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Ganga Prem Hospice Patients

INDIA, Gohri Maphi, October, 2017
Happy at the Hospice
"Where were you?! You didn't come to see me today", says the seventy-year old Sharbati Devi excitedly and with a slightly complaining voice to a Ganga Prem Hospice staff member who has just arrived for her evening shift. Sharbati smiles and also cries quite easily. She is happy when she has visitors, even if they are only the hospice team members who come in to check on her at regular intervals when they are on duty. When they leave the room, or are not there, she expresses how sad she feels.


Sharbati is a widow who has been more or less abandoned by her step-family. She has no children or close relatives of her own. She was admitted to the Ganga Prem Hospice inpatient facility after the hospice team had cared for her at her step-son’s home and observed that she needed inpatient care and support.

A visiting doctor with Sharbati Devi
A visiting doctor with Sharbati Devi

A resident of Rishikesh for many years, Sharbati got cancer, and had some treatment, but did not want or could not afford it any further. Her sister's daughter who lives in another city showed some interest in her treatment, but owing to lack of support from her immediate family, not much could be done.

Sharbati loves it when she is brought new clothes or other small presents, so the hospice team makes sure to get something or the other for her as often as possible. She thoroughly enjoys the attention of having her hair combed and her body oiled by the nursing assistants of whom she has become especially fond. Sharbati often sits outside in the balcony and enjoys the view of the fields around the front of the building or of the river and forests at the back. As it gets cooler she enjoys sitting in the sun on the wide back verandah where she watches out for any visitors who might sit down near her for a chat.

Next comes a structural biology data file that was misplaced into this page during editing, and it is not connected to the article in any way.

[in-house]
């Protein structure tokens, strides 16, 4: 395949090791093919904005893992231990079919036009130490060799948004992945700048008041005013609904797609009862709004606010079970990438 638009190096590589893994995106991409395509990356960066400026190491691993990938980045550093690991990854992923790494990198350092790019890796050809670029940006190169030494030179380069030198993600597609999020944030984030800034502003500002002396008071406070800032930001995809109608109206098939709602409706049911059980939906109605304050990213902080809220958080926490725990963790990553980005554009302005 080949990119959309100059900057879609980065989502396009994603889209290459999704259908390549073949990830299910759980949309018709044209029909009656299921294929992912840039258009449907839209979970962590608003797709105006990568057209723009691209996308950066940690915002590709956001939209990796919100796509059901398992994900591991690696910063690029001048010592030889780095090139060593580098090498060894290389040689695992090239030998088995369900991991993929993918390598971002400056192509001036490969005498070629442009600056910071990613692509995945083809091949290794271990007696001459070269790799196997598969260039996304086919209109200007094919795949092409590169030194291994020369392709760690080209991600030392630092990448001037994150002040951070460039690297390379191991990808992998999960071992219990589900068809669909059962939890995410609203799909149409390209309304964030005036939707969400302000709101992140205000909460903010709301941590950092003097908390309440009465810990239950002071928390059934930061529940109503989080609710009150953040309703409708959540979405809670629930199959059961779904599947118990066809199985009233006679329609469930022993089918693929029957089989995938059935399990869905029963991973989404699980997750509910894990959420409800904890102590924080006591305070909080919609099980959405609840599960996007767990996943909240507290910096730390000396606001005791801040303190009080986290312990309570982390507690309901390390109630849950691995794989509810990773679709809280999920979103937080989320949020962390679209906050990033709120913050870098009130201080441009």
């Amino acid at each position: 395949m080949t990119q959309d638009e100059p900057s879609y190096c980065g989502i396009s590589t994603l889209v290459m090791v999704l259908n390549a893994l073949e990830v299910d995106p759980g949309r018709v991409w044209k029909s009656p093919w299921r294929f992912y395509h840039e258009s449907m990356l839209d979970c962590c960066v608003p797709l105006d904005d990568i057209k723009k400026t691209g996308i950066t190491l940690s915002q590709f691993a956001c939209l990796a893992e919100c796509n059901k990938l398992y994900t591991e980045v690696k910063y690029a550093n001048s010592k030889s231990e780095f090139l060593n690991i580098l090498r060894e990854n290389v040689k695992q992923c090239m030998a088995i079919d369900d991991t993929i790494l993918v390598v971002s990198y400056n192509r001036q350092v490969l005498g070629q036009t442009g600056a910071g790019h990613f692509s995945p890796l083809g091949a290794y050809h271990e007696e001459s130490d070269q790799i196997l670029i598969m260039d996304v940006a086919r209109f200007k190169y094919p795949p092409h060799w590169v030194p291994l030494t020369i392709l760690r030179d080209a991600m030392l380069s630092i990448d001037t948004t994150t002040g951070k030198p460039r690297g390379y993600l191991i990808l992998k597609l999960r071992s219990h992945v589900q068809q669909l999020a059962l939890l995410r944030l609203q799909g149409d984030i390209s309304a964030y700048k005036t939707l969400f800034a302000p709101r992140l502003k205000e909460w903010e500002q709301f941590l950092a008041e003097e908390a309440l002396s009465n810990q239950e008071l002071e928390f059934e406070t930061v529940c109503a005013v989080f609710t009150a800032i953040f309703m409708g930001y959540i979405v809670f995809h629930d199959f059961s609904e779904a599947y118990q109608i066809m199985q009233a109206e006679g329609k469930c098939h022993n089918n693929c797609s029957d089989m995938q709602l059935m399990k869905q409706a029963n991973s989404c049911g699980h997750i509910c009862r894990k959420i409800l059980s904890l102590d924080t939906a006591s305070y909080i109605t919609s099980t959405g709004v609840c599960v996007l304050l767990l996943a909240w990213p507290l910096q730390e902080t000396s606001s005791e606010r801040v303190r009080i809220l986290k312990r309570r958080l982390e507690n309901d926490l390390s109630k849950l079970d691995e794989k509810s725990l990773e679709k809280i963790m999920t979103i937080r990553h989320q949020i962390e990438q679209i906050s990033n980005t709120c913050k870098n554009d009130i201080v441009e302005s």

INDIA, Gohri Maphi, August, 2017
A Lonely Widow Enjoys the Inpatient Facility
Fifty-two-year old Guddi Devi maintains a cheerful disposition most of the time. She looks gaunt, but that is not surprising given her advanced stage cancer.

One often finds her sitting on a chair in the spacious outdoor corridors of Ganga Prem Hospice, enjoying the cool breeze in what is otherwise rather warm weather. She also spends time sleeping in her room, reading the 'Gita' and chatting with another patient's mother, whose room is next to hers on the first floor of the Hospice. "When is the evening tea going to come?" asked Guddi Devi, to which the patient's mother replied, "Wait for the bell to ring.” Like clock-work the bell rang from the kitchen just a few seconds later indicating that it was tea time at the Hospice. 

Although Guddi Devi is a financially underprivileged widow who lives alone, she has an adopted son who is married and has children. He sometimes comes to see her at the Hospice but generally she is alone. Guddi Devi likes company and feels happy with the Hospice staff and other patients around her. When she was visited by the Ganga Prem Hospice medical director during his rounds she said to him, "I had not eaten ‘roti' for a year when I was at home. It is only here that I have started to eat for the first time.” She calls the Hospice “ashram," and said to a Hospice worker, "I find peace here, I am not going to go back.” 


Due to her medical condition, Guddi Devi sometimes gets confused and childlike. She forgets where her room or the bathroom is but she is watched round-the-clock by the Hospice staff and cared for in all her daily needs. 

Guddi Devi passed away peacefully on the 3rd September 2017

Motiram and Santosh at the local hospital



INDIA, Rishikesh, 1st May 2017
Elderly Couple Lose their Home